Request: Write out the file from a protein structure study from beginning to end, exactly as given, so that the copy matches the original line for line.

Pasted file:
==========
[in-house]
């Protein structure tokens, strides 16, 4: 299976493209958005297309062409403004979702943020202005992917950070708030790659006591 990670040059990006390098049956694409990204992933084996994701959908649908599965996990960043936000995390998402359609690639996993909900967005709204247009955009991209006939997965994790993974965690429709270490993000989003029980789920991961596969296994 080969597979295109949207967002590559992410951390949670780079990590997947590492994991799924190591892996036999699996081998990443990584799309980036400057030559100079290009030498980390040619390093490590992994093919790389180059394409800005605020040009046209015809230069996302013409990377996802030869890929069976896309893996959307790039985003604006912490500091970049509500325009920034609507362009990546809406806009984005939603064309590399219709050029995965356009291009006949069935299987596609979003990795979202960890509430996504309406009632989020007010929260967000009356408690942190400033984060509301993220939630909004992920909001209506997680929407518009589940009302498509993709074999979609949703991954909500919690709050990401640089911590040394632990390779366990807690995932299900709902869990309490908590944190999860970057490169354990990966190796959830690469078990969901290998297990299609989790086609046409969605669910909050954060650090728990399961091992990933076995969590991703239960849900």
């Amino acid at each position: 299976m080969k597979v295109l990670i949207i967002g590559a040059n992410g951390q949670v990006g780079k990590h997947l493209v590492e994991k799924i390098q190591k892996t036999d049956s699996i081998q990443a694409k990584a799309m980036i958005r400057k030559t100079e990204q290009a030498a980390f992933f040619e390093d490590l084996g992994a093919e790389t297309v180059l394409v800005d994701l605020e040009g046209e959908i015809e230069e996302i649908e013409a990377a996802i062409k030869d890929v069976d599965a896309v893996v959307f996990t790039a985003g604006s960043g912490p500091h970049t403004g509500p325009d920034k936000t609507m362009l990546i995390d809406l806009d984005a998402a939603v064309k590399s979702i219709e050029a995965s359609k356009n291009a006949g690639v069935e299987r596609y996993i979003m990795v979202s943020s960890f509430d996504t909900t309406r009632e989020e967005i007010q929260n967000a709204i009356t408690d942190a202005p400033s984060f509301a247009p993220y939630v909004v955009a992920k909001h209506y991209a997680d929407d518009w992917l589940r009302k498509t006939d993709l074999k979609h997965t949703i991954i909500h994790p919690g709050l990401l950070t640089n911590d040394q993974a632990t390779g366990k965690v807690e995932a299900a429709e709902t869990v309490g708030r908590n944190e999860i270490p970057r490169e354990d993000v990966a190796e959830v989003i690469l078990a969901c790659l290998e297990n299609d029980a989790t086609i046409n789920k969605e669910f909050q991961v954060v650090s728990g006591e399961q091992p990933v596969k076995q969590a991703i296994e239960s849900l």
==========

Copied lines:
[in-house]
């Protein structure tokens, strides 16, 4: 299976493209958005297309062409403004979702943020202005992917950070708030790659006591 990670040059990006390098049956694409990204992933084996994701959908649908599965996990960043936000995390998402359609690639996993909900967005709204247009955009991209006939997965994790993974965690429709270490993000989003029980789920991961596969296994 080969597979295109949207967002590559992410951390949670780079990590997947590492994991799924190591892996036999699996081998990443990584799309980036400057030559100079290009030498980390040619390093490590992994093919790389180059394409800005605020040009046209015809230069996302013409990377996802030869890929069976896309893996959307790039985003604006912490500091970049509500325009920034609507362009990546809406806009984005939603064309590399219709050029995965356009291009006949069935299987596609979003990795979202960890509430996504309406009632989020007010929260967000009356408690942190400033984060509301993220939630909004992920909001209506997680929407518009589940009302498509993709074999979609949703991954909500919690709050990401640089911590040394632990390779366990807690995932299900709902869990309490908590944190999860970057490169354990990966190796959830690469078990969901290998297990299609989790086609046409969605669910909050954060650090728990399961091992990933076995969590991703239960849900």
């Amino acid at each position: 299976m080969k597979v295109l990670i949207i967002g590559a040059n992410g951390q949670v990006g780079k990590h997947l493209v590492e994991k799924i390098q190591k892996t036999d049956s699996i081998q990443a694409k990584a799309m980036i958005r400057k030559t100079e990204q290009a030498a980390f992933f040619e390093d490590l084996g992994a093919e790389t297309v180059l394409v800005d994701l605020e040009g046209e959908i015809e230069e996302i649908e013409a990377a996802i062409k030869d890929v069976d599965a896309v893996v959307f996990t790039a985003g604006s960043g912490p500091h970049t403004g509500p325009d920034k936000t609507m362009l990546i995390d809406l806009d984005a998402a939603v064309k590399s979702i219709e050029a995965s359609k356009n291009a006949g690639v069935e299987r596609y996993i979003m990795v979202s943020s960890f509430d996504t909900t309406r009632e989020e967005i007010q929260n967000a709204i009356t408690d942190a202005p400033s984060f509301a247009p993220y939630v909004v955009a992920k909001h209506y991209a997680d929407d518009w992917l589940r009302k498509t006939d993709l074999k979609h997965t949703i991954i909500h994790p919690g709050l990401l950070t640089n911590d040394q993974a632990t390779g366990k965690v807690e995932a299900a429709e709902t869990v309490g708030r908590n944190e999860i270490p970057r490169e354990d993000v990966a190796e959830v989003i690469l078990a969901c790659l290998e297990n299609d029980a989790t086609i046409n789920k969605e669910f909050q991961v954060v650090s728990g006591e399961q091992p990933v596969k076995q969590a991703i296994e239960s849900l």